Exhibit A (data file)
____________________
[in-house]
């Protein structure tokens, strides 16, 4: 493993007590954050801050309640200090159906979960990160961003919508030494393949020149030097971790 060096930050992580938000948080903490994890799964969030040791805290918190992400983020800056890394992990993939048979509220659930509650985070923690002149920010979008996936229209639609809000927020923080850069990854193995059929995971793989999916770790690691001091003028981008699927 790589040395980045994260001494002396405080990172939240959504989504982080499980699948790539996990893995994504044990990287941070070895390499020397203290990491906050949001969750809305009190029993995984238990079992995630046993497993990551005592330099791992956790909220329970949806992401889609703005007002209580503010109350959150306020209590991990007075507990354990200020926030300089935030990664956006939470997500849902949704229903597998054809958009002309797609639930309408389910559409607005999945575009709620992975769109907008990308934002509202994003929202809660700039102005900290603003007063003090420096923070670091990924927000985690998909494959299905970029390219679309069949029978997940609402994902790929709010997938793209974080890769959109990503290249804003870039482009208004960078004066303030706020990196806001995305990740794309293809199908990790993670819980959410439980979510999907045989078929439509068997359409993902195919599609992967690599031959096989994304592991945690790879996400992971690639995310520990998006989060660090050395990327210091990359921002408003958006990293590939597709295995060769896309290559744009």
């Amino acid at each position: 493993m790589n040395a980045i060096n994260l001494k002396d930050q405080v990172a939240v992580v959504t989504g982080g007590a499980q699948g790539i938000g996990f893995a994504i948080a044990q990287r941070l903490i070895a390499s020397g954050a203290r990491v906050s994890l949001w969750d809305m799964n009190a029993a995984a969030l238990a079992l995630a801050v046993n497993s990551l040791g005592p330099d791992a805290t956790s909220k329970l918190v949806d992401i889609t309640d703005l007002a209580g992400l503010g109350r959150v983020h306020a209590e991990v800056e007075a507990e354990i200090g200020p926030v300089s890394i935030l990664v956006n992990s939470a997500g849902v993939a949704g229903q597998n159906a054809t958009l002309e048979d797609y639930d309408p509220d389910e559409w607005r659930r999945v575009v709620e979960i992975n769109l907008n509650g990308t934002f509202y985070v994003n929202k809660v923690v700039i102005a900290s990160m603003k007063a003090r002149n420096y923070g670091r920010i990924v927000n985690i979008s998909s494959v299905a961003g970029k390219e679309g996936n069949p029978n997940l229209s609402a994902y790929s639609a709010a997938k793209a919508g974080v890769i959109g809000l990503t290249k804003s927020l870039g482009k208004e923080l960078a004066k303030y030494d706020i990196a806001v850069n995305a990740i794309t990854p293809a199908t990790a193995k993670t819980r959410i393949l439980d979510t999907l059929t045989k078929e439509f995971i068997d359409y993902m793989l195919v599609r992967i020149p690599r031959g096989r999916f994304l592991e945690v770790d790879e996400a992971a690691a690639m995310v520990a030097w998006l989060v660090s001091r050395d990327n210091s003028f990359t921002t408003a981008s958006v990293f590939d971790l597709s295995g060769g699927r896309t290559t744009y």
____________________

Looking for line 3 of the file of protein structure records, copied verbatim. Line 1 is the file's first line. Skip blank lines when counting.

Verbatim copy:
């Amino acid at each position: 493993m790589n040395a980045i060096n994260l001494k002396d930050q405080v990172a939240v992580v959504t989504g982080g007590a499980q699948g790539i938000g996990f893995a994504i948080a044990q990287r941070l903490i070895a390499s020397g954050a203290r990491v906050s994890l949001w969750d809305m799964n009190a029993a995984a969030l238990a079992l995630a801050v046993n497993s990551l040791g005592p330099d791992a805290t956790s909220k329970l918190v949806d992401i889609t309640d703005l007002a209580g992400l503010g109350r959150v983020h306020a209590e991990v800056e007075a507990e354990i200090g200020p926030v300089s890394i935030l990664v956006n992990s939470a997500g849902v993939a949704g229903q597998n159906a054809t958009l002309e048979d797609y639930d309408p509220d389910e559409w607005r659930r999945v575009v709620e979960i992975n769109l907008n509650g990308t934002f509202y985070v994003n929202k809660v923690v700039i102005a900290s990160m603003k007063a003090r002149n420096y923070g670091r920010i990924v927000n985690i979008s998909s494959v299905a961003g970029k390219e679309g996936n069949p029978n997940l229209s609402a994902y790929s639609a709010a997938k793209a919508g974080v890769i959109g809000l990503t290249k804003s927020l870039g482009k208004e923080l960078a004066k303030y030494d706020i990196a806001v850069n995305a990740i794309t990854p293809a199908t990790a193995k993670t819980r959410i393949l439980d979510t999907l059929t045989k078929e439509f995971i068997d359409y993902m793989l195919v599609r992967i020149p690599r031959g096989r999916f994304l592991e945690v770790d790879e996400a992971a690691a690639m995310v520990a030097w998006l989060v660090s001091r050395d990327n210091s003028f990359t921002t408003a981008s958006v990293f590939d971790l597709s295995g060769g699927r896309t290559t744009y």